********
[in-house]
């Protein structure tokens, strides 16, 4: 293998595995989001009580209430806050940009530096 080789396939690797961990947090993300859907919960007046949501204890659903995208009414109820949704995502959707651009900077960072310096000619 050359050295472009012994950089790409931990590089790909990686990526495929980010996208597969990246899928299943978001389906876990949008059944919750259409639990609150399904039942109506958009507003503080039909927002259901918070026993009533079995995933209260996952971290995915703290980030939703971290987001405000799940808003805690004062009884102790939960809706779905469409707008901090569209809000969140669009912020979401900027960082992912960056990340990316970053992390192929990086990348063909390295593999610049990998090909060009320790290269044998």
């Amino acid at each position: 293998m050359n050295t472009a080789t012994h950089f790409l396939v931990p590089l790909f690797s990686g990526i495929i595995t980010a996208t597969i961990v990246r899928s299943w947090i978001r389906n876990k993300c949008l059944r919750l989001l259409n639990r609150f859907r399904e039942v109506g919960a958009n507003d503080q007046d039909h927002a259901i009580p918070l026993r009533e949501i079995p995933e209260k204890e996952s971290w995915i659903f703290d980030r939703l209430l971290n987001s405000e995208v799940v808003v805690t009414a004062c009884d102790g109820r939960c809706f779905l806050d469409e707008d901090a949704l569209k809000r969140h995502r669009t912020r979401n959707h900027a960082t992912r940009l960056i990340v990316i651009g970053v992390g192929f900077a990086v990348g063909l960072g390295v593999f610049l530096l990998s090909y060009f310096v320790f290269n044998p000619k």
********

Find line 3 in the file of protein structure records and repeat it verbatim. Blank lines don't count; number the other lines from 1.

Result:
């Amino acid at each position: 293998m050359n050295t472009a080789t012994h950089f790409l396939v931990p590089l790909f690797s990686g990526i495929i595995t980010a996208t597969i961990v990246r899928s299943w947090i978001r389906n876990k993300c949008l059944r919750l989001l259409n639990r609150f859907r399904e039942v109506g919960a958009n507003d503080q007046d039909h927002a259901i009580p918070l026993r009533e949501i079995p995933e209260k204890e996952s971290w995915i659903f703290d980030r939703l209430l971290n987001s405000e995208v799940v808003v805690t009414a004062c009884d102790g109820r939960c809706f779905l806050d469409e707008d901090a949704l569209k809000r969140h995502r669009t912020r979401n959707h900027a960082t992912r940009l960056i990340v990316i651009g970053v992390g192929f900077a990086v990348g063909l960072g390295v593999f610049l530096l990998s090909y060009f310096v320790f290269n044998p000619k």